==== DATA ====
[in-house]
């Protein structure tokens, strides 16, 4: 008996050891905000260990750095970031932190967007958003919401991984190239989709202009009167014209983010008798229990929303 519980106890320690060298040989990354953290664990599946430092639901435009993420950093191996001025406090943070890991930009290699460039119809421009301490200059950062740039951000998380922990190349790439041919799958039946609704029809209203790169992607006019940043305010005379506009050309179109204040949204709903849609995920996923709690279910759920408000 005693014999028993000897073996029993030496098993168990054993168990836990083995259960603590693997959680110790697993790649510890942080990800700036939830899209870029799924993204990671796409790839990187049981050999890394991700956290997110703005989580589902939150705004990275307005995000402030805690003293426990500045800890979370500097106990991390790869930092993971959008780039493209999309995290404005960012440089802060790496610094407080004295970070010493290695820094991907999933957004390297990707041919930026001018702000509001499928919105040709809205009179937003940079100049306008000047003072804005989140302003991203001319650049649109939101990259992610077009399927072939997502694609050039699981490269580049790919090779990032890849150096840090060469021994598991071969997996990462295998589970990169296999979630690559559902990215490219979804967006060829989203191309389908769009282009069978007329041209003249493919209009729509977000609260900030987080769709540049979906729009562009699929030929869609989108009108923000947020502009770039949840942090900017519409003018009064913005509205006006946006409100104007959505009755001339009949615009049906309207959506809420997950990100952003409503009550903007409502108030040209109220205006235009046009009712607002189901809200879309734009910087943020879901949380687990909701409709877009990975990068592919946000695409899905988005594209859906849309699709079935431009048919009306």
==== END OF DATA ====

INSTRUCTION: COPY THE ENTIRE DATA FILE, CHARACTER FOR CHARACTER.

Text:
[in-house]
């Protein structure tokens, strides 16, 4: 008996050891905000260990750095970031932190967007958003919401991984190239989709202009009167014209983010008798229990929303 519980106890320690060298040989990354953290664990599946430092639901435009993420950093191996001025406090943070890991930009290699460039119809421009301490200059950062740039951000998380922990190349790439041919799958039946609704029809209203790169992607006019940043305010005379506009050309179109204040949204709903849609995920996923709690279910759920408000 005693014999028993000897073996029993030496098993168990054993168990836990083995259960603590693997959680110790697993790649510890942080990800700036939830899209870029799924993204990671796409790839990187049981050999890394991700956290997110703005989580589902939150705004990275307005995000402030805690003293426990500045800890979370500097106990991390790869930092993971959008780039493209999309995290404005960012440089802060790496610094407080004295970070010493290695820094991907999933957004390297990707041919930026001018702000509001499928919105040709809205009179937003940079100049306008000047003072804005989140302003991203001319650049649109939101990259992610077009399927072939997502694609050039699981490269580049790919090779990032890849150096840090060469021994598991071969997996990462295998589970990169296999979630690559559902990215490219979804967006060829989203191309389908769009282009069978007329041209003249493919209009729509977000609260900030987080769709540049979906729009562009699929030929869609989108009108923000947020502009770039949840942090900017519409003018009064913005509205006006946006409100104007959505009755001339009949615009049906309207959506809420997950990100952003409503009550903007409502108030040209109220205006235009046009009712607002189901809200879309734009910087943020879901949380687990909701409709877009990975990068592919946000695409899905988005594209859906849309699709079935431009048919009306």